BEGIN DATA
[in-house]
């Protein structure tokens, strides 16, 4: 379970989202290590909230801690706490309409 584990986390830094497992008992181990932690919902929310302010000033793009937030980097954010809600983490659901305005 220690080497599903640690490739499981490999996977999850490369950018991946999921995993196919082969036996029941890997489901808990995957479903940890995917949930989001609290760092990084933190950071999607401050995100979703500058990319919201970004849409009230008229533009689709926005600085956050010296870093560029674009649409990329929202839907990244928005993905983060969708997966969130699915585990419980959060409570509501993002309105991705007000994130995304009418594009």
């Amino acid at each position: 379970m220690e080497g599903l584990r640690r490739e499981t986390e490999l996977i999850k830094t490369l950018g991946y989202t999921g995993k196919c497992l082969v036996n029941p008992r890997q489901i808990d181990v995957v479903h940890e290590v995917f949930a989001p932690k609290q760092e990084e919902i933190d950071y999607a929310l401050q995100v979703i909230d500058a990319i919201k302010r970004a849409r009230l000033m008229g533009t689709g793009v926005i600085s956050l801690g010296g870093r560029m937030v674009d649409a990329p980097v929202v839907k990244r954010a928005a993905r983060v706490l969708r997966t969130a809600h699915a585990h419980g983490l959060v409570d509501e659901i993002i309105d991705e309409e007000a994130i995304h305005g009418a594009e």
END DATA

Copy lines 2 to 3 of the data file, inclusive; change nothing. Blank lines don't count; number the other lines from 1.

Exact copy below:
């Protein structure tokens, strides 16, 4: 379970989202290590909230801690706490309409 584990986390830094497992008992181990932690919902929310302010000033793009937030980097954010809600983490659901305005 220690080497599903640690490739499981490999996977999850490369950018991946999921995993196919082969036996029941890997489901808990995957479903940890995917949930989001609290760092990084933190950071999607401050995100979703500058990319919201970004849409009230008229533009689709926005600085956050010296870093560029674009649409990329929202839907990244928005993905983060969708997966969130699915585990419980959060409570509501993002309105991705007000994130995304009418594009």
């Amino acid at each position: 379970m220690e080497g599903l584990r640690r490739e499981t986390e490999l996977i999850k830094t490369l950018g991946y989202t999921g995993k196919c497992l082969v036996n029941p008992r890997q489901i808990d181990v995957v479903h940890e290590v995917f949930a989001p932690k609290q760092e990084e919902i933190d950071y999607a929310l401050q995100v979703i909230d500058a990319i919201k302010r970004a849409r009230l000033m008229g533009t689709g793009v926005i600085s956050l801690g010296g870093r560029m937030v674009d649409a990329p980097v929202v839907k990244r954010a928005a993905r983060v706490l969708r997966t969130a809600h699915a585990h419980g983490l959060v409570d509501e659901i993002i309105d991705e309409e007000a994130i995304h305005g009418a594009e």